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I have a "Product" base class, some other classes "ProductBookDetail","ProductDVDDetail" inherit from this class. I use a ProductService class to make operation on these classes. But, I have to do some check depending of the type (ISBN for Book, languages for DVD). I'd like to know the best way to cast "productDetail" value, I receive in SaveOrupdate. I tried GetType() and cast with (ProductBookDetail)productDetail but that's not work.

Thanks,

var productDetail = new ProductDetailBook() { .... };
var service = IoC.Resolve<IProductServiceGeneric<ProductDetailBook>>();
service.SaveOrUpdate(productDetail);

var productDetail = new ProductDetailDVD() { .... };
var service = IoC.Resolve<IProductServiceGeneric<ProductDetailDVD>>();
service.SaveOrUpdate(productDetail);


public class ProductServiceGeneric<T> : IProductServiceGeneric<T>
{
    private readonly ISession _session;
    private readonly IProductRepoGeneric<T> _repo;
    public ProductServiceGeneric()
    {
        _session = UnitOfWork.CurrentSession;
        _repo = IoC.Resolve<IProductRepoGeneric<T>>();
    }
    public void SaveOrUpdate(T productDetail)
    {            
        using (ITransaction tx = _session.BeginTransaction())
        {
            //here i'd like ot know the type and access properties depending of the class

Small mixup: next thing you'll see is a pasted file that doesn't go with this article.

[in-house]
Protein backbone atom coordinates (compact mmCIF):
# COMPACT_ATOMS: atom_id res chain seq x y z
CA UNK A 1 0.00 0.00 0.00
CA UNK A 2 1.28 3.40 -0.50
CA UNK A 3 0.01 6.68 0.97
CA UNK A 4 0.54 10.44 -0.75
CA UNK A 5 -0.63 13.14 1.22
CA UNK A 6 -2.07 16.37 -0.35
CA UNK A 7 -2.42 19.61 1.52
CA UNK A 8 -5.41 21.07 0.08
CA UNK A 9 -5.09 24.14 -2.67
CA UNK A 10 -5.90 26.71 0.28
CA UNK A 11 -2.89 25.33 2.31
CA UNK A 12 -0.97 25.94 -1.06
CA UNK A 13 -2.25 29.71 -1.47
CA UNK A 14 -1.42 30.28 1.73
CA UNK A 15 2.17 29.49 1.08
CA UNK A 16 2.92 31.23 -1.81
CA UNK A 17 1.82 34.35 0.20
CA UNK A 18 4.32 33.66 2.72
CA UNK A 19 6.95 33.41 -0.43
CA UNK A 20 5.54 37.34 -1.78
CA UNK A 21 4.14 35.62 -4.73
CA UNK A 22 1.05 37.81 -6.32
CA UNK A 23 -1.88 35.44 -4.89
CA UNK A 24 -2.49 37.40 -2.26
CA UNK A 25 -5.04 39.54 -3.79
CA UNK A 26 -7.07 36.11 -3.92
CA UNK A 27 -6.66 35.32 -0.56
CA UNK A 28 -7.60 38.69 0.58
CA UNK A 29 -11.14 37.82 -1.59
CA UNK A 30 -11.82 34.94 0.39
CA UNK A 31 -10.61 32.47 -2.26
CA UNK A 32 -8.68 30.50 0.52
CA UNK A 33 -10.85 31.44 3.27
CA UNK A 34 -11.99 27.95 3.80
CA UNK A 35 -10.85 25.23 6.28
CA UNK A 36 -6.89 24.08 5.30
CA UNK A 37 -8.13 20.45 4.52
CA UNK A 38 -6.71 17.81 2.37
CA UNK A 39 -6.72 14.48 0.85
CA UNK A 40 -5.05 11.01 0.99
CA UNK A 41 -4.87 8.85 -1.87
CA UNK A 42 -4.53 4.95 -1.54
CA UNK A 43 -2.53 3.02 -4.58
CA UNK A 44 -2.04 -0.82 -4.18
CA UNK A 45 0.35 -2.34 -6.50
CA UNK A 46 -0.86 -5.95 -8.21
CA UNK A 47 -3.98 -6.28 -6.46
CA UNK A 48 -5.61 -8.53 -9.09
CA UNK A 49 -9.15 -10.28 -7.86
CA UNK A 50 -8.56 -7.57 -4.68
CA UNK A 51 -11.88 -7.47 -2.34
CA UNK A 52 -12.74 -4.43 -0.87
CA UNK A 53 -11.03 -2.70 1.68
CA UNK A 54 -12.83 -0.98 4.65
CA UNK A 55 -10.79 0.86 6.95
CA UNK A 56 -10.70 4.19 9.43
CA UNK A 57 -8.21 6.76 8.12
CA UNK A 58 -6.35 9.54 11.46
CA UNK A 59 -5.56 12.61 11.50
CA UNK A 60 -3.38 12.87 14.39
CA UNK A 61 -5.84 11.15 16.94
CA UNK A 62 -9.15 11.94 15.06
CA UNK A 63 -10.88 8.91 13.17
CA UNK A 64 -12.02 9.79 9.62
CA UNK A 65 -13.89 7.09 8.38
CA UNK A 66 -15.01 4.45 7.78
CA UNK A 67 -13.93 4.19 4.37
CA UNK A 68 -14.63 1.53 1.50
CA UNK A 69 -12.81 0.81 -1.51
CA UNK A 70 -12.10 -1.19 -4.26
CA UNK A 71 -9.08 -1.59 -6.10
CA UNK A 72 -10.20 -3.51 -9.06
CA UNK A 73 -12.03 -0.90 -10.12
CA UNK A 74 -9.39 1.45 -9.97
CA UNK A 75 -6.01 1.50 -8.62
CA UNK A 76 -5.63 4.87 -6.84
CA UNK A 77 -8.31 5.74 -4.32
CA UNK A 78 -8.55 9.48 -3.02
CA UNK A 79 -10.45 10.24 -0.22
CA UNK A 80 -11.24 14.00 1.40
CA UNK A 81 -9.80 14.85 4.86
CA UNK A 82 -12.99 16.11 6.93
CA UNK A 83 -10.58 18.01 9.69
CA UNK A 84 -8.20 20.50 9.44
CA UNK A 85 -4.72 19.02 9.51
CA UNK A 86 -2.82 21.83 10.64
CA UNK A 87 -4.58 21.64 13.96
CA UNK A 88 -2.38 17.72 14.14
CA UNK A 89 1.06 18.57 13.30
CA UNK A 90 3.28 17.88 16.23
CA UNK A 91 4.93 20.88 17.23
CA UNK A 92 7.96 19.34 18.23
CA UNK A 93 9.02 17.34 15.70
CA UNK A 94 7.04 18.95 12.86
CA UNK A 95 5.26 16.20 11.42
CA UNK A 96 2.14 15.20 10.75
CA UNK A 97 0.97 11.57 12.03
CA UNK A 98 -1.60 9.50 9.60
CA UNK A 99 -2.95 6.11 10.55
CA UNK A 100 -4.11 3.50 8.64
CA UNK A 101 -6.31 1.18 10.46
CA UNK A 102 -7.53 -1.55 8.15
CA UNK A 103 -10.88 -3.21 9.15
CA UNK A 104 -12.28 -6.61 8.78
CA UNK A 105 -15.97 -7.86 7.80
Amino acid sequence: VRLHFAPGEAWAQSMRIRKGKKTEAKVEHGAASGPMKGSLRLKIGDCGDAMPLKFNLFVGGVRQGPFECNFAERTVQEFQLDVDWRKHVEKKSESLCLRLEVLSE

_repo.SaveOrUpdate(productDetail);
            tx.Commit();
        }
    }
}
share|improve this question
    
maybe you should make a concrete service and leave the save or update generic if you do not need to save any different data, or you could use inheritance in your orm. The need of which concrete entity sounds strange: normally you do something like: new ProductServiceGeneric <Book>(). And all in your code will be books, so you do not have to know. –  Pablo Castilla Mar 16 '10 at 7:22

8 Answers 8

Use:

if(productDetail is ProductDetailBook)
{
...
...
}

and similarly for others.

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Why the down vote? –  logicnp Mar 16 '10 at 9:27

If I understand your question you are trying to determine what derived class you have from a function that returns a base class. You need to use the IS operator

you can see how to use the operator below.

class Base
{
}

class AB : Base
{

}
class AC : Base { }

class Program
{
   static Base GetObject()
   {
       return null;
   }
   static void Main(string[] args)
   {
       Base B = GetObject();
       if (B is AB)
       {
          AB DevClass =(AB) B;
       }
   }


}

}

share|improve this answer
    
Yes and cast in the right class –  Kris-I Mar 16 '10 at 7:12
    
the as operator is better in this case (and check for null afterwards) –  Sander Rijken Mar 16 '10 at 7:28

If you need to know about the fields or properties of the type in order to "save or update", you could use reflection. That way, the class would remain truly generic.

If within your SaveOrUpdate method you mean to write an ever-expanding switch equivalent to:

if (it's type A) { deal with type A }
else if (it's type B) { deal with type B }
... and so on

Then you're doing it "wrong". That class is not really generic in its type parameter. It only works with the specific set of types you specified. I say "wrong" in quotes because it might be better than the available alternatives in some situations, but it's undesirable. If you have a fall-back for all other types, so it always works, then it might be an okay way to have special cases for certain types.

However, you can do such a test, or casting. With an unconstrained type parameter, T, you need to cast it to object first:

var eitherStringOrNull = (string)((object)somethingOfTypeT);